Category: Asset 3Arts & Leisure

Solving recent murder, cold case in Boston

February 15, 2012

By Staff Reporter

Write about what you know, they say. Well, Tom MacDonald at least begins with where he knows. He runs a parish food panty, Harvest on Vine, in his capacity as director of social ministries for St. Mary–St. Catherine of Siena Parish in Charlestown, Mass. And so, in his debut crime novel “The Charlestown Connection” (Oceanview Publishing), the scene is dramatically set with a violent death in a parish food pantry.

Jeepster Hennessy stumbles in and dies at the feet of his godson Dermot Sparhawk, the half-Irish, half-Micmac Indian protagonist who is at the time stocking the shelves. There is a knife in Jeepster’s back.

“Before he dies, he hands Dermot a key with the name McSweeney written on it,” the author said. “and he utters one word: ‘Oswego.’ Dermot is compelled to solve the murder, but as the story unfolds, clues to an unsolved Boston crime from two decades earlier bubble up. Dermot, almost unknowingly, is on track to solve both the murder and the old crime.”


What is your writing routine? Are there ideal conditions?

I write notes on index cards––a word, or phrase, or piece of dialog I hear during the day––and attempt to cobble a scene from the notes. Other times a scene comes to me and I look for words, phrases, and dialog to fill it in. Finding ideas is the fun part, writing it is the tough part. There isn’t a sentence in “The Charlestown Connection” that wasn’t rewritten. As for ideal conditions? It comes down to sitting at the keyboard and typing. I find it daunting to stare at a blank page, and so I start typing. I don’t worry about the words or grammar––the craft of writing I handle later––I just get the ideas on the page. Once I have text to look at, then I have something to work with. I’ve deleted as many pages as I’ve written, so I’m used to it, and I view deletions as part of the story’s development, not mistakes.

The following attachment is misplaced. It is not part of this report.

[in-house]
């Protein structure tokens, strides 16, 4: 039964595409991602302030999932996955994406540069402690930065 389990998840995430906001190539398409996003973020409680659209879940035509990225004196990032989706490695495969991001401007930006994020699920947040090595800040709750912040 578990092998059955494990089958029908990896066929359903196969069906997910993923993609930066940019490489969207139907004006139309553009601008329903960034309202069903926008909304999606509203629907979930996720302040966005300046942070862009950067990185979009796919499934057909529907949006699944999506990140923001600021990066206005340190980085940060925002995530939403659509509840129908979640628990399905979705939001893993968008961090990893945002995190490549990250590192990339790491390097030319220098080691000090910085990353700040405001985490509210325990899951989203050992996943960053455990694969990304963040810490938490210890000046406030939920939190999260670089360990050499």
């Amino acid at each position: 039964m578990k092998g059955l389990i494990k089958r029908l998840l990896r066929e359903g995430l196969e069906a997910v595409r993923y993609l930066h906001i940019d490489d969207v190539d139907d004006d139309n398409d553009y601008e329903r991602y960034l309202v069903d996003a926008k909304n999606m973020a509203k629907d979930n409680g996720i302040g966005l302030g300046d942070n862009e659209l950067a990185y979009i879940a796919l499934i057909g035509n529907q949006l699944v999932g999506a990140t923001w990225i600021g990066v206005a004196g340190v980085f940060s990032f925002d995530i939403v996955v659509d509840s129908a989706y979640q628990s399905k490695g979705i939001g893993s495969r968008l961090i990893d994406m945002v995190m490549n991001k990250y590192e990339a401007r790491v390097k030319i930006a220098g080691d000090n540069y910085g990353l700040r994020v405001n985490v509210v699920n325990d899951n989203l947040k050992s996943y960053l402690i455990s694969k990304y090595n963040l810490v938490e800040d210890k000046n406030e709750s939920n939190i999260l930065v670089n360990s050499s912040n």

What advice do you have for aspiring writers?

Read, write, watch, listen. Don’t be afraid to emulate other writers. I imitated Raymond Chandler. Then I imitated George V. Higgins, the author of “The Friends of Eddie Coyle.” Imitation was a step toward finding my own voice. Join a writing workshop. Nothing is more humbling than putting your stuff out there for people to critique. The first workshop I was in, we were assigned a short story by Ernest Hemingway, and the workshop members ripped it to shreds. Later, I didn’t feel so bad when they ripped my story to shreds.


Name three books that are memorable in terms of your reading pleasure.

Fitzgerald’s “The Great Gatsby,” Higgins’s “The Friends of Eddie Coyle,” and Camus’s “The Stranger.” Honorable mentions go to Kerouac’s “On the Road” and Lehane’s “Mystic River.”


What book are you currently reading?

“Experiencing Fiction,” by James Phelan, Humanities Distinguished Professor of English at Ohio State University.


Is there a book you wish you had written?

Herman Melville’s Moby-Dick. The book’s complexity is matched by its clarity, and yet you never know what’s going on, except that a crazy captain is chasing a crazier whale. The first-person narrative told by Ishmael is a work of genius, similar to Nick Carraway’s telling in “Gatsby.” In both cases the first-person narrator is not the story’s protagonist––thus, the protagonist retains a sense of mystery.


Name a book that you were pleasantly surprised by.

“Angela’s Ashes.”


If you could meet one author, living or dead, who would it be?

James Lee Burke, author of the Dave Robicheaux series set in New Orleans.


What book changed your life?

“All Souls” by Michael Patrick MacDonald (no relation, though I have a brother with the same name). I work in the Charlestown projects, and “All Souls” takes place in the South Boston projects. The overlap is huge. The people of Charlestown feel a kinship with the people of Southie. “All Souls” changed my life. After reading it I realized I had no idea what was going in public housing.


What is your favorite spot in Ireland?

I’ve never been to Ireland, I’m embarrassed to say. My wife Maribeth and I were planning a trip for my next book. Belfast, Dublin, Liverpool, but the trip fell through. Maribeth’s father came from Mayo, so we wanted to go there, too. My kin: Carney, Fitzgerald and Lally came from Cork and Kerry. Grampy MacDonald came from Glasgow, where he fought with the Highland Light Infantry in World War I, before coming to Boston to marry Catherine Fitzgerald of Roxbury.


You’re Irish if . . .

My wife, who is 100 percent Irish, says you’re Irish if you laugh at your husband’s not-so-funny jokes.

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